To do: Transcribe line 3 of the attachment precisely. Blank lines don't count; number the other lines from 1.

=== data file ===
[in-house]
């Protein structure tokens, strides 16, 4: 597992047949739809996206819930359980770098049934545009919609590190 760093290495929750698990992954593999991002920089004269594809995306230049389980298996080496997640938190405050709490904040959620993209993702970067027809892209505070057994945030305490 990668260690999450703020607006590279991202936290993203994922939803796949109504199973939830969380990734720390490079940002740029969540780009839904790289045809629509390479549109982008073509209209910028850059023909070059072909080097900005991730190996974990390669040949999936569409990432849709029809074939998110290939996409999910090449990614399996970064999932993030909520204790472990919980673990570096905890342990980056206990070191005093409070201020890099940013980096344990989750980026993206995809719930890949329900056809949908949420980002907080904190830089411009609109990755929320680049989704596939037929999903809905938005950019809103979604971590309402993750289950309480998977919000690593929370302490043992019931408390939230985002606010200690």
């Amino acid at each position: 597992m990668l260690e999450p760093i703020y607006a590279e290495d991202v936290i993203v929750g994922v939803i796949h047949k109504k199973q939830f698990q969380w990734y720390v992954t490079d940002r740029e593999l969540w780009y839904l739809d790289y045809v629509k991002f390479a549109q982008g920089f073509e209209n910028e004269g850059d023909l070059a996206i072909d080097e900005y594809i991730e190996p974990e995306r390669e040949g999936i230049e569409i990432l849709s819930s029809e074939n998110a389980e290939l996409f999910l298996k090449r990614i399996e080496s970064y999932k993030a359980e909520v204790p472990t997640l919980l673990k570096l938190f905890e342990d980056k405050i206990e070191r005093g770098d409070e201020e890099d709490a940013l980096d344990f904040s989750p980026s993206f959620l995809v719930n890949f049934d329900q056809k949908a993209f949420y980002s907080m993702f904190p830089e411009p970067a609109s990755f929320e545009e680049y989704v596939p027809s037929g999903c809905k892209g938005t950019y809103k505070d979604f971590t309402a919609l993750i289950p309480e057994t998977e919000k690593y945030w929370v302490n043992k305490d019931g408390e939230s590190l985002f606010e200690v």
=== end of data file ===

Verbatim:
């Amino acid at each position: 597992m990668l260690e999450p760093i703020y607006a590279e290495d991202v936290i993203v929750g994922v939803i796949h047949k109504k199973q939830f698990q969380w990734y720390v992954t490079d940002r740029e593999l969540w780009y839904l739809d790289y045809v629509k991002f390479a549109q982008g920089f073509e209209n910028e004269g850059d023909l070059a996206i072909d080097e900005y594809i991730e190996p974990e995306r390669e040949g999936i230049e569409i990432l849709s819930s029809e074939n998110a389980e290939l996409f999910l298996k090449r990614i399996e080496s970064y999932k993030a359980e909520v204790p472990t997640l919980l673990k570096l938190f905890e342990d980056k405050i206990e070191r005093g770098d409070e201020e890099d709490a940013l980096d344990f904040s989750p980026s993206f959620l995809v719930n890949f049934d329900q056809k949908a993209f949420y980002s907080m993702f904190p830089e411009p970067a609109s990755f929320e545009e680049y989704v596939p027809s037929g999903c809905k892209g938005t950019y809103k505070d979604f971590t309402a919609l993750i289950p309480e057994t998977e919000k690593y945030w929370v302490n043992k305490d019931g408390e939230s590190l985002f606010e200690v």